Our Lady Of Constantinople
Several of the Byzantine icons in southern Italy and Sicily are venerated under the title Our Lady of Constantinople. The most celebrated, at Hodegretria, is in the cathedral at Bari. It was crowned in 1772. Another such icon is at Monte Vergine and there is one in the church of St. Matthias at Trier in Germany.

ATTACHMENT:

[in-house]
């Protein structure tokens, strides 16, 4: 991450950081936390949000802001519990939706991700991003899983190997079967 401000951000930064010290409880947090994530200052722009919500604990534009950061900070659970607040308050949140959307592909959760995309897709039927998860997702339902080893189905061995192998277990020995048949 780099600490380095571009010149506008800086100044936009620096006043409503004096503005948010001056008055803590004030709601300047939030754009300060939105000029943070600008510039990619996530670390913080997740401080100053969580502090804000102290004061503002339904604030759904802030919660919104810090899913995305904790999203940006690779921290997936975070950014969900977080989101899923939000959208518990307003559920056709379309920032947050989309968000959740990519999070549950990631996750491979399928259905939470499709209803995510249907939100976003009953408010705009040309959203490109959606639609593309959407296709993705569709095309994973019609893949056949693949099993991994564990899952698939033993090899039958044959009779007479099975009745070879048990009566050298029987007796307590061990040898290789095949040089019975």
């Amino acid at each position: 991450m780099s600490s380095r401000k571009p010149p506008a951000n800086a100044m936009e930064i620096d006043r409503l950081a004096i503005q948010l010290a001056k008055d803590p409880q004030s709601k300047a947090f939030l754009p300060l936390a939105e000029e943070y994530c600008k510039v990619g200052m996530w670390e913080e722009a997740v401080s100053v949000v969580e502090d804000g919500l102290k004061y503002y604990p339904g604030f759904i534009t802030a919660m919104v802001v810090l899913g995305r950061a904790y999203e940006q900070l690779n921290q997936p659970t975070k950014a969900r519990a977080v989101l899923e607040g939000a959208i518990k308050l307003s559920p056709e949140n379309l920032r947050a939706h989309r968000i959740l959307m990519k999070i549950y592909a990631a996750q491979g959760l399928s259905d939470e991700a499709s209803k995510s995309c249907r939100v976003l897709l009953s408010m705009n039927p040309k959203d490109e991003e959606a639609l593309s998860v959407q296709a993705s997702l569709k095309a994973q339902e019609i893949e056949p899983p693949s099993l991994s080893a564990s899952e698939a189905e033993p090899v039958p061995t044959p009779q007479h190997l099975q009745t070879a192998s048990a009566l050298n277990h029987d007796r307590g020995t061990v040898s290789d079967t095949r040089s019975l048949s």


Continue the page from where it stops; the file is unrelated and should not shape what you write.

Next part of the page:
Monte Vergine is a very famous Benedictine sanctuary in the Campanian region of Italy; its religious history goes back to pre-Christian times, when there was a temple of Cybele there. A chapel of the Blessed Virgin was built in the seventh century, and in 1119 St. William of Vercelli founded the monastery that still exists, high up on the mountain. In the church is a large icon of the Mother and Child, “of Constantinople”, said to have been brought to Italy by King Baldwin of Jerusalem, and came into the possession of the monastery in 1310. The dark figures strike out in a conspicuous manner from the gold background; the present lower part of the picture is a later addition. There are some 200,000 pilgrims yearly to Monte Vergine, notably Whitsuntide time and September 1st. In the United States at Seattle, Washington, there is a church dedicated to Monte Vergine, and also one at New Brunswick, New Jersey.